The celebration of Ascension on a particular Thursday is rooted in Scripture and reflects the ancient practice of the Church in East and West alike. We read in Holy Scripture that nine days, not six, intervened between the Lord’s physical ascent to the Father’s right hand and the descent of the Holy Spirit at Pentecost. Ascension Thursday was fixed at the 40th day after Easter from about the end of the 4th century. In the Latin West, St. Augustine of Hippo (+430) called it Quadragesima (“fortieth”) Ascensionis. In the Greek East, St. Gregory of Nyssa spoke of it in 388. That’s only a 16 century tradition. Eastern Christians haven’t transferred Ascension.
What must the Easterners think of us Latins?
But let’s be more positive. With the third, 2002 edition of the Missale Romanum we have once again a Mass for the Vigil of Ascension. This wasn’t in the 1970 or 1975 editions. Moreover, there are now proper Masses for the days (nine? six?) after Ascension until Pentecost, most having alternative collects depending on whether or not in that region Ascension is transferred to Sunday. As I mentioned last week, in the new printing of the 3rd edition there will also be an option for a longer celebration of the Vigil of Pentecost, in keeping with the ancient use similar to the Vigil of Easter, with various readings. There is a parallel between Easter and Pentecost for the sacraments of baptism and confirmation, which in the Latin Church were of old conferred in the same rite.
Drop to your knees and thank God for Pope Benedict and the provisions by which he liberated the use also of the pre-Conciliar liturgy through Summorum Pontificum. Whether you prefer the older form of Mass or the newer, Pope Benedict is working to heal the rupture that took place after the Council in our worship of Almighty God. The older use will exert a “gravitational pull” on the celebration of the newer forms and the whole Church will benefit.
Ascension for us is Thursday, May 28. Many parishes do a Vesperal Liturgy on Wednesday evening (allowable, since Wednesday evening liturgically is the beginning of Thursday), although our parish is having Liturgy at 9 AM on Thursday.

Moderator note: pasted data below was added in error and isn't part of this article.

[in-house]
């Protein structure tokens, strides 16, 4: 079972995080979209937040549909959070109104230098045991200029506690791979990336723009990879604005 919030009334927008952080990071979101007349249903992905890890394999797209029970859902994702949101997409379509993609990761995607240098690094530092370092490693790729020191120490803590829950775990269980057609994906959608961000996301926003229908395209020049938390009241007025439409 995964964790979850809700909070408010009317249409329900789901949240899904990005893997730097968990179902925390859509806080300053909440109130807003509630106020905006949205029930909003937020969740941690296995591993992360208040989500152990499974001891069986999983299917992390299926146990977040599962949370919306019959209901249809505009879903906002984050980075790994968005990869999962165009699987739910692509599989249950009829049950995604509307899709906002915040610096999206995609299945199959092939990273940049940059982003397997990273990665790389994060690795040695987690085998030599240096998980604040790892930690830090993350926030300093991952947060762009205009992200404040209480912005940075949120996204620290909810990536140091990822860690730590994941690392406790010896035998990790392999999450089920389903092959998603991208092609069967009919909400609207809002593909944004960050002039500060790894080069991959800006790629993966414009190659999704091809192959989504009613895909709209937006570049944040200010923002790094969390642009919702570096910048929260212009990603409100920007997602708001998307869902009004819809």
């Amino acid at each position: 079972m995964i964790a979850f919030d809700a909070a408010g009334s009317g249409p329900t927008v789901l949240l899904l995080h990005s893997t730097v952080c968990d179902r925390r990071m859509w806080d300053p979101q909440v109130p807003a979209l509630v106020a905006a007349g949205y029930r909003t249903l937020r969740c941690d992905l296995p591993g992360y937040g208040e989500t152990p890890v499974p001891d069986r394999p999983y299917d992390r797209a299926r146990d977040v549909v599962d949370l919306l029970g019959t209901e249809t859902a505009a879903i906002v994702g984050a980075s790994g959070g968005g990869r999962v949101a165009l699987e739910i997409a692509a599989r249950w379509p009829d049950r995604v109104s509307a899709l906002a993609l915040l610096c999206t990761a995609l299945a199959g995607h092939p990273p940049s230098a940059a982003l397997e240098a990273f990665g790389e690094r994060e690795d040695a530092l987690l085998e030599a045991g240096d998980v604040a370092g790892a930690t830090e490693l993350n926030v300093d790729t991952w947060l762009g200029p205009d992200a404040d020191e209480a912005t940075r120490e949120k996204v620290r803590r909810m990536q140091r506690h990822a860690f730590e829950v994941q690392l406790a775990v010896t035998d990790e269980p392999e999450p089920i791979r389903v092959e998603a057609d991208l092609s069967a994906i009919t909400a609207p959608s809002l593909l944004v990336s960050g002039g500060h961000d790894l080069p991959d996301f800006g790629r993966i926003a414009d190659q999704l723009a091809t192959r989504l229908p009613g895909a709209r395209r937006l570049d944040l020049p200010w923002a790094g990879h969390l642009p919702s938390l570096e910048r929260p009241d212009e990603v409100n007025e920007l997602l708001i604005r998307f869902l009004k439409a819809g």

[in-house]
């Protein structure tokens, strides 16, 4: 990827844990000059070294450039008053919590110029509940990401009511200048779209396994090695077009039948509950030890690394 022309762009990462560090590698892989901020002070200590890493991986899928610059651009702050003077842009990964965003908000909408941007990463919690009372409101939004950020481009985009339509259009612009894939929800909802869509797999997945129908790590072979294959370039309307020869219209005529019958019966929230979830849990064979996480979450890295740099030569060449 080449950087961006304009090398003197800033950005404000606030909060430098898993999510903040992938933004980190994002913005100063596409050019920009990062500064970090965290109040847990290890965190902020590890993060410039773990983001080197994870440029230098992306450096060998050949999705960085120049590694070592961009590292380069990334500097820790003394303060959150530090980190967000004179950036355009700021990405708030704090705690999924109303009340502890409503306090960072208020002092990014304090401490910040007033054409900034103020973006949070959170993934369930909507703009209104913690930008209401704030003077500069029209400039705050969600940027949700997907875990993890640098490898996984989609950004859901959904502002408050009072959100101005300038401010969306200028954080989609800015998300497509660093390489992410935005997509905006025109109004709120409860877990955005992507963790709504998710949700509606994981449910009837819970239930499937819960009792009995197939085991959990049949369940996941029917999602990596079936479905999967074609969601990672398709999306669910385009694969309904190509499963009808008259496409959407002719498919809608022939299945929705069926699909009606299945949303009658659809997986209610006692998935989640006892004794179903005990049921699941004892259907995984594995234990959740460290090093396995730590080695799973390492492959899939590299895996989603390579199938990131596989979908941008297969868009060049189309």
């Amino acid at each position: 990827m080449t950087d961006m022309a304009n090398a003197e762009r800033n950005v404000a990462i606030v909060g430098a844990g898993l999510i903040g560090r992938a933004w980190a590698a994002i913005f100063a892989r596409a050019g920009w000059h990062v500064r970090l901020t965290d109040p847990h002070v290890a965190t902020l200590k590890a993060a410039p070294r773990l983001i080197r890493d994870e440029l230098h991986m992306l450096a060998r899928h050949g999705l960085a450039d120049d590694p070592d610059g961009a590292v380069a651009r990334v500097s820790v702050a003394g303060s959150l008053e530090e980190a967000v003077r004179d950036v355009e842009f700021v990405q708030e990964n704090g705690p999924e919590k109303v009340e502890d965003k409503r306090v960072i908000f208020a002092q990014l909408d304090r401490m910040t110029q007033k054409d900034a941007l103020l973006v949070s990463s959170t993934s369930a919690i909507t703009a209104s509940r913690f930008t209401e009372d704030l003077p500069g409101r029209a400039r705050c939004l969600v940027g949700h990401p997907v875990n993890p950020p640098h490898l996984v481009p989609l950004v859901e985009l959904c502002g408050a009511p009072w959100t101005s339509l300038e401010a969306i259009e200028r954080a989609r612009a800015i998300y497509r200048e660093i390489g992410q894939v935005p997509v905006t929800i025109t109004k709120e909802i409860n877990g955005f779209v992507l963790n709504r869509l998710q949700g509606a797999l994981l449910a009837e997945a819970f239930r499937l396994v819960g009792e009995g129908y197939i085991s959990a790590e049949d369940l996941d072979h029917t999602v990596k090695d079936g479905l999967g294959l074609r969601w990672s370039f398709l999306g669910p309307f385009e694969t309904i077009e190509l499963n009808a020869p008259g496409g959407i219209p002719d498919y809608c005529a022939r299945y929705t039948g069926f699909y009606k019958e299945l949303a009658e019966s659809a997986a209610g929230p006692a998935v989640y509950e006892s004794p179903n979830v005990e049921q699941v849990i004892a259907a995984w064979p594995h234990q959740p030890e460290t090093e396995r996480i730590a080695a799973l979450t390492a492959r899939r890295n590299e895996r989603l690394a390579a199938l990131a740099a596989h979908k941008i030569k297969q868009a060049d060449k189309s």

Quoting himself, Father blogged:
“my present view of human nature suggests to me that when Holy Mother Church’s pastors lower expectations regarding the liturgy, people get the hint: it just isn’t that important. Maybe none of it is important. Thus, I am left with the opinion that the option to dislocate such an important and ancient feast is an arrogant novelty.”
This is an excellent follow-on to the much-commented posting of Dr. Philip Blosser’s piece about “Revisiting the Novus Ordo”, and the same remark – it’s just not important – could be made about all that the liturgical changes conveyed to many people. I grew up in the 60’s and 70’s, and I recall two distinct impressions regarding the liturgical nonsense: one was how phony much of it was, like an adult trying to use slang phrases around teenagers to feign relevance. The second was that they – the priest, the directress of song, the other actors in the sanctuary – couldn’t possibly be taking this stuff seriously and if they didn’t why should I?
It’s been said by many more astute observers than me, but it certainly seems that this whole campaign of liturgical re-formation was indeed characterized by a thorough de-masculinization of the Mass and the practice of the Faith. Seen in that light the decline in vocation and the absence of young men from Sunday Mass is a logical consequence.